Browsing named entities in Benson J. Lossing, Pictorial Field Book of the Civil War. Volume 2.. You can also browse the collection for Robert H. Milroy or search for Robert H. Milroy in all documents.

Your search returned 25 results in 3 document sections:

Benson J. Lossing, Pictorial Field Book of the Civil War. Volume 2., Chapter 4: military operations in Western Virginia, and on the sea-coast (search)
in Western Virginia, 102. battle near Romney Milroy holds the Cheat Mountain region he fights Johain troops were sent to Kentucky, and Colonel Robert H. Milroy, who had been commissioned a Brigadieign had retired to Wheeling, and, in December, Milroy succeeded to the command of the Cheat Mountain division of the army. Milroy had at first established his headquarters on Cheat Summit, and vigoroolonel Edward Johnston of Georgia, to confront Milroy. He made his Headquarters at Allegheny Summit; and Milroy, when he took chief command, established his at Huttonsville, in Tygart's Valley. MiMilroy determined to attack Johnston, and for that purpose moved a little over three thousand men on tto lead his regiment, with a detachment Robert H. Milroy. of the Second Virginia, around to make ggressors, and they in turn were discomfited. Milroy had lost about one hundred and fifty men when had fought with the most commendable valor. Milroy was not discouraged by his failure on the Alle[1 more...]
Benson J. Lossing, Pictorial Field Book of the Civil War. Volume 2., Chapter 15: the Army of the Potomac on the Virginia Peninsula. (search)
tion that one of Fremont's brigades, under General Milroy, was approaching from the direction of Monnt sent Johnson, with five brigades, to attack Milroy. The latter, greatly outnumbered, fell back tcamp, and commenced planting a battery there. Milroy led a force to dislodge him, These consistet an end to the conflict. Schenck (who ranked Milroy) saw that the position of the Nationals was un-third, Seventy-fifth, and Eighty-second Ohio. Milroy in the center, With the Second, Third, and ne about a mile and a half in length. Between Milroy's right and Schenck's left were the Sixtieth Oso at the center, and continued several hours, Milroy and Schenck all the while gaining ground; the he whole line to fall back, at the moment when Milroy had penetrated Ewell's center, and was almost distributed as follows: Stahl's brigade, 427; Milroy's, 118; Bohlen's, 80; Cluseret's, 17; Schenck'm closely June 9, 1862. in battle order, with Milroy on the right, Blenker on the left, and Schenck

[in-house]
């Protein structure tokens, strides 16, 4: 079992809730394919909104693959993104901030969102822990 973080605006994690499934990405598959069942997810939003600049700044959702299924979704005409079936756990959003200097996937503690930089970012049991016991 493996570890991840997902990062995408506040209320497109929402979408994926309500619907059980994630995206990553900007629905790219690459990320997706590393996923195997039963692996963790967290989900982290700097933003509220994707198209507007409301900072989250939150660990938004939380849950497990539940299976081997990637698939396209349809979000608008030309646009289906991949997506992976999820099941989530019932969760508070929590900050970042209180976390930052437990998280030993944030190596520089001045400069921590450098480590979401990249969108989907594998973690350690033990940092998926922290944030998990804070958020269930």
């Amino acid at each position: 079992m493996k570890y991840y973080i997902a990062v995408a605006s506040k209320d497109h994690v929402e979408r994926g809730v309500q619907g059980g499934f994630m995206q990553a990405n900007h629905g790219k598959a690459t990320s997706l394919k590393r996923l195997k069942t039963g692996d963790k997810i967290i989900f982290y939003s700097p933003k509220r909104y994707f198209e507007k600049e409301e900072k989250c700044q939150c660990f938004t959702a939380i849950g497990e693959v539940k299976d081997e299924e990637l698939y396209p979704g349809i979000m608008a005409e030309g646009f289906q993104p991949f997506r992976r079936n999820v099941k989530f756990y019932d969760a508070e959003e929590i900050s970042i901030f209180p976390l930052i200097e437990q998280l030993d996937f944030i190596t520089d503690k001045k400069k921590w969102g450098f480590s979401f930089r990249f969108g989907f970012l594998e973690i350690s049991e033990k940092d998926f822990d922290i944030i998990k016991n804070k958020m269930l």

Benson J. Lossing, Pictorial Field Book of the Civil War. Volume 2., Chapter 17: Pope's campaign in Virginia. (search)
n toward Waterloo Bridge. The latter point was occupied by Buford's cavalry at noon, Aug. 24. and Sigel's advance under Milroy arrived there late in the afternoon. Pope's army now faced westward, with Sigel's corps and Buford's cavalry near the ick woods a little in the rear. Sigel, with the division of Carl Schurz on his right, that of Schenck on his left, and Milroy in the center, advanced to attack at five o'clock in the Philip Kearney. morning, August 29. and at seven a furious baaced himself on the extreme left. Hooker arrived by the Sudley road at two in the afternoon, to the relief of Schurz and Milroy, who had been fighting since morning without tasting food, and had almost expended their ammunition. At noon the Natioection. To meet this peril McDowell ordered Reynolds to leave Porter's left, and hasten to the assistance of Schenck and Milroy, on whom the threatened blow seemed about to fall. This exposed Porter's key-point, when Colonel G. K. Warren, without o